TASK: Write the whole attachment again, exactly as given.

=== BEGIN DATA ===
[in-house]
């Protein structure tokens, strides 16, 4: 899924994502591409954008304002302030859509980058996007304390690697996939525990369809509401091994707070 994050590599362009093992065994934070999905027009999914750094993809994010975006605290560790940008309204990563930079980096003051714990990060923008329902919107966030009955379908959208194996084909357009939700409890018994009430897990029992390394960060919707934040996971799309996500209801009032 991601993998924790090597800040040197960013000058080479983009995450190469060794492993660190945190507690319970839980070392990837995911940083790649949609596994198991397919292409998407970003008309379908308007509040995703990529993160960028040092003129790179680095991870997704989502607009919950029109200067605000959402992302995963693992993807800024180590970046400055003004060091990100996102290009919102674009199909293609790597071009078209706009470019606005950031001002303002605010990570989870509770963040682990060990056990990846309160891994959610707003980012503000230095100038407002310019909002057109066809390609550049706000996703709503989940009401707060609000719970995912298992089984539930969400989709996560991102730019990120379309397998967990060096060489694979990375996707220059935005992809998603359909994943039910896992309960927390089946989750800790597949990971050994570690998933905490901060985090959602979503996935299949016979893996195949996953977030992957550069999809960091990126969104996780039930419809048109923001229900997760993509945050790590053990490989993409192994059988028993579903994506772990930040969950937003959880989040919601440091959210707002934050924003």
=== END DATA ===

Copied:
[in-house]
């Protein structure tokens, strides 16, 4: 899924994502591409954008304002302030859509980058996007304390690697996939525990369809509401091994707070 994050590599362009093992065994934070999905027009999914750094993809994010975006605290560790940008309204990563930079980096003051714990990060923008329902919107966030009955379908959208194996084909357009939700409890018994009430897990029992390394960060919707934040996971799309996500209801009032 991601993998924790090597800040040197960013000058080479983009995450190469060794492993660190945190507690319970839980070392990837995911940083790649949609596994198991397919292409998407970003008309379908308007509040995703990529993160960028040092003129790179680095991870997704989502607009919950029109200067605000959402992302995963693992993807800024180590970046400055003004060091990100996102290009919102674009199909293609790597071009078209706009470019606005950031001002303002605010990570989870509770963040682990060990056990990846309160891994959610707003980012503000230095100038407002310019909002057109066809390609550049706000996703709503989940009401707060609000719970995912298992089984539930969400989709996560991102730019990120379309397998967990060096060489694979990375996707220059935005992809998603359909994943039910896992309960927390089946989750800790597949990971050994570690998933905490901060985090959602979503996935299949016979893996195949996953977030992957550069999809960091990126969104996780039930419809048109923001229900997760993509945050790590053990490989993409192994059988028993579903994506772990930040969950937003959880989040919601440091959210707002934050924003």